Was this the microscope that kickstarted Sheffield’s steel industry?
Ever since the museum was founded in 1875, this marvellous brass instrument has been referred to as the Sorby microscope. It was reputed to have belonged to Henry Clifton Sorby (1826 to 1908). Today, Sorby is most well known from the name of the Sorby Natural History Society, but many consider him to have been Sheffield’s greatest home grown scientist. He made countless significant discoveries in several different sciences, but perhaps his most important was the development of techniques to examine metals and minerals under the microscope.
One application of this science was the discovery that iron had a crystalline structure. With this information, Sorby realised that a precise quantity of carbon was required to make good steel. His discovery took much of the guess work out of the mass production of high quality steel that became synonymous with Sheffield. Sorby is internationally known as the father of this branch of science, known as microscopical petrography.
So if this instrument really was Sorby’s microscope, it would be a very important artefact. A few years ago, researchers investigating Henry Clifton Sorby’s scientific work revealed that Sorby did indeed purchase a microscope similar to this one in 1860. However, every microscope made by the manufacturer Smith, Beck & Beck, possessed a unique serial number. The number on the instrument that Sorby was known to have purchased didn’t match the number on our microscope. As it would be very unlikely for Sorby to buy two identical microscopes in the same year, it would appear that our microscope never belonged to Sorby. In which case, why has every curator at Weston Park Museum referred to our instrument as the Sorby microscope?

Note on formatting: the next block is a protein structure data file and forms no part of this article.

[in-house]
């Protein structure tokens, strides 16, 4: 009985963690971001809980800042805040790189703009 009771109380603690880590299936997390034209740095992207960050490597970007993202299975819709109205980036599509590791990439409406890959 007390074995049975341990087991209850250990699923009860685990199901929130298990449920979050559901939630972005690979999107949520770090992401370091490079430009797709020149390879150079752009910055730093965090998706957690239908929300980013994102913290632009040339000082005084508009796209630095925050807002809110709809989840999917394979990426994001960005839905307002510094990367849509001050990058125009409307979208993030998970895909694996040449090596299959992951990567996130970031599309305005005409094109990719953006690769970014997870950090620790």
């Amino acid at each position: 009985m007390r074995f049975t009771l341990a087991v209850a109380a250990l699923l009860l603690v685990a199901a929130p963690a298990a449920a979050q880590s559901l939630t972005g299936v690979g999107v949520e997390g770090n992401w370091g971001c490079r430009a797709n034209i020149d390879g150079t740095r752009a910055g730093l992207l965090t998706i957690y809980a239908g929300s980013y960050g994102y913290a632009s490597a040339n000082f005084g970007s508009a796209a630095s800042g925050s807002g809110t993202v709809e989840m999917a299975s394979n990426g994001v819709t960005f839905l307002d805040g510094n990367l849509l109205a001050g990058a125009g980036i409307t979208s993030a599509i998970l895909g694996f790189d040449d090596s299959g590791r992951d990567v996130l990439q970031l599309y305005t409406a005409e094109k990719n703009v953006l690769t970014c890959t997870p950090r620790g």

Over a year later, further evidence of the origin of our microscope came to light. In 1860, Sheffield’s Literary and Philosophical Society, the members of which were Sheffielders with an enthusiasm for learning, purchased a microscope for use in their private museum. In their minutes, it was described as a Sorby pattern microscope. The Sorby pattern was partly designed by Henry Clifton Sorby. 15 years later, the Literary & Philosophical Society gave the contents of their private museum to Sheffield Corporation, who then established Sheffield’s first public museum at Weston Park. This strongly suggests that our microscope is, in fact, the Sorby pattern microscope acquired by the Literary & Philosophical Society in 1860. Although it was never specifically owned by Sorby, the purchase was almost certainly made on his advice, as Sorby was an active member of the Literary & Philosophical Society. To celebrate the centenary of Sorby Natural History Society, this microscope and other artefacts relating to Sorby and the society that bears his name will be at Weston Park Museum from Saturday March 17.